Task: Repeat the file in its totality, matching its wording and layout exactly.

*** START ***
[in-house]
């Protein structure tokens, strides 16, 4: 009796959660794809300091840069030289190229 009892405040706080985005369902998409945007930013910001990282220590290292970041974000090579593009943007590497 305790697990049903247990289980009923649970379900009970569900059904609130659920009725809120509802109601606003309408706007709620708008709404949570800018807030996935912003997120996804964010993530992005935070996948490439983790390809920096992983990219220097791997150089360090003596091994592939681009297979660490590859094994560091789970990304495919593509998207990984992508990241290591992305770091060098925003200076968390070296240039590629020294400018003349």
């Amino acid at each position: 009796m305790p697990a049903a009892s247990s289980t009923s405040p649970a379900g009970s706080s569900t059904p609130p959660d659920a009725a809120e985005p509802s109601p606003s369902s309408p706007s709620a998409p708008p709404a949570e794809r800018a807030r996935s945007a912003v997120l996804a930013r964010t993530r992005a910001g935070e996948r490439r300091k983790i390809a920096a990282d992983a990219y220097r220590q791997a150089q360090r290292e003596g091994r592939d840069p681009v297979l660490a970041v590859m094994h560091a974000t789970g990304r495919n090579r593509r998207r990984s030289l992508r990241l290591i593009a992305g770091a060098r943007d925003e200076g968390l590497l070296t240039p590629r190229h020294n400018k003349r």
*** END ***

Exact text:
[in-house]
């Protein structure tokens, strides 16, 4: 009796959660794809300091840069030289190229 009892405040706080985005369902998409945007930013910001990282220590290292970041974000090579593009943007590497 305790697990049903247990289980009923649970379900009970569900059904609130659920009725809120509802109601606003309408706007709620708008709404949570800018807030996935912003997120996804964010993530992005935070996948490439983790390809920096992983990219220097791997150089360090003596091994592939681009297979660490590859094994560091789970990304495919593509998207990984992508990241290591992305770091060098925003200076968390070296240039590629020294400018003349």
């Amino acid at each position: 009796m305790p697990a049903a009892s247990s289980t009923s405040p649970a379900g009970s706080s569900t059904p609130p959660d659920a009725a809120e985005p509802s109601p606003s369902s309408p706007s709620a998409p708008p709404a949570e794809r800018a807030r996935s945007a912003v997120l996804a930013r964010t993530r992005a910001g935070e996948r490439r300091k983790i390809a920096a990282d992983a990219y220097r220590q791997a150089q360090r290292e003596g091994r592939d840069p681009v297979l660490a970041v590859m094994h560091a974000t789970g990304r495919n090579r593509r998207r990984s030289l992508r990241l290591i593009a992305g770091a060098r943007d925003e200076g968390l590497l070296t240039p590629r190229h020294n400018k003349r």